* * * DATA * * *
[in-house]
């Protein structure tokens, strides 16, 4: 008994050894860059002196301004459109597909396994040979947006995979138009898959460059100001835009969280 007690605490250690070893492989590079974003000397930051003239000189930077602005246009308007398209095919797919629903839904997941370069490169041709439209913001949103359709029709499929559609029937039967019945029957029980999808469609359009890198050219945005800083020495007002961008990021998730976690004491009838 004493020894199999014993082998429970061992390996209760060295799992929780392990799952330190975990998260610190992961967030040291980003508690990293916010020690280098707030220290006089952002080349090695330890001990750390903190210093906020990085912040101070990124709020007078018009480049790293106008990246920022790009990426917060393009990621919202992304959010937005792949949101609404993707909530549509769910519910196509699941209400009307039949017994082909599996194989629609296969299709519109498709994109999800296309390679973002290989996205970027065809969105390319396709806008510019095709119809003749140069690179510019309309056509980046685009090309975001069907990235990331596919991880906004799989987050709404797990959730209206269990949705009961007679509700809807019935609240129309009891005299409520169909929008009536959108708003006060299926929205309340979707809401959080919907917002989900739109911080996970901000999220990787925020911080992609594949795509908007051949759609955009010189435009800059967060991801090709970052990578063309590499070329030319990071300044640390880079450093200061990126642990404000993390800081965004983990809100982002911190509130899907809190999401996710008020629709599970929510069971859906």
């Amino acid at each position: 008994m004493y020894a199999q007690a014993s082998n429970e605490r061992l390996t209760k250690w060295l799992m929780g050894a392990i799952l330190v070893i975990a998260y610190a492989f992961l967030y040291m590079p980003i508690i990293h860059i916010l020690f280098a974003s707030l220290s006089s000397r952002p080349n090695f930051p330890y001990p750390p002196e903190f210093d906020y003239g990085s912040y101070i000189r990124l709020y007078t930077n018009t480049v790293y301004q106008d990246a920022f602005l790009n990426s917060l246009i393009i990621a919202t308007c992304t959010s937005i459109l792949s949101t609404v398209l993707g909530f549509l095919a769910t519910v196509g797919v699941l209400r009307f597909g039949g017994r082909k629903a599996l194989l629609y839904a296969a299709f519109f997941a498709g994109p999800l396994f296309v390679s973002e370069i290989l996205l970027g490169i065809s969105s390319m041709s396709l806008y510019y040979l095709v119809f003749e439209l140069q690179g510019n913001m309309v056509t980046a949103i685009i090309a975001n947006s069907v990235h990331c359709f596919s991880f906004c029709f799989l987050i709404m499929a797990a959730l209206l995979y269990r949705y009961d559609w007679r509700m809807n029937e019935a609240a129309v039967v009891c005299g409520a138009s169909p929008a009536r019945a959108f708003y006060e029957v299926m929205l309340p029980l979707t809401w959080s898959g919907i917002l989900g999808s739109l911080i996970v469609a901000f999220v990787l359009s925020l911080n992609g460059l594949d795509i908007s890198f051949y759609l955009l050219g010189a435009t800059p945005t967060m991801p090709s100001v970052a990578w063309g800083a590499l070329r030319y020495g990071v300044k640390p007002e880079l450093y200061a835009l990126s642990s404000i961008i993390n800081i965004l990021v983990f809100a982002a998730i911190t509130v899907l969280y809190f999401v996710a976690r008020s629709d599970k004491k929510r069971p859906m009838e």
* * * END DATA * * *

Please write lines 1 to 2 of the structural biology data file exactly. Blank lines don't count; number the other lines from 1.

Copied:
[in-house]
């Protein structure tokens, strides 16, 4: 008994050894860059002196301004459109597909396994040979947006995979138009898959460059100001835009969280 007690605490250690070893492989590079974003000397930051003239000189930077602005246009308007398209095919797919629903839904997941370069490169041709439209913001949103359709029709499929559609029937039967019945029957029980999808469609359009890198050219945005800083020495007002961008990021998730976690004491009838 004493020894199999014993082998429970061992390996209760060295799992929780392990799952330190975990998260610190992961967030040291980003508690990293916010020690280098707030220290006089952002080349090695330890001990750390903190210093906020990085912040101070990124709020007078018009480049790293106008990246920022790009990426917060393009990621919202992304959010937005792949949101609404993707909530549509769910519910196509699941209400009307039949017994082909599996194989629609296969299709519109498709994109999800296309390679973002290989996205970027065809969105390319396709806008510019095709119809003749140069690179510019309309056509980046685009090309975001069907990235990331596919991880906004799989987050709404797990959730209206269990949705009961007679509700809807019935609240129309009891005299409520169909929008009536959108708003006060299926929205309340979707809401959080919907917002989900739109911080996970901000999220990787925020911080992609594949795509908007051949759609955009010189435009800059967060991801090709970052990578063309590499070329030319990071300044640390880079450093200061990126642990404000993390800081965004983990809100982002911190509130899907809190999401996710008020629709599970929510069971859906």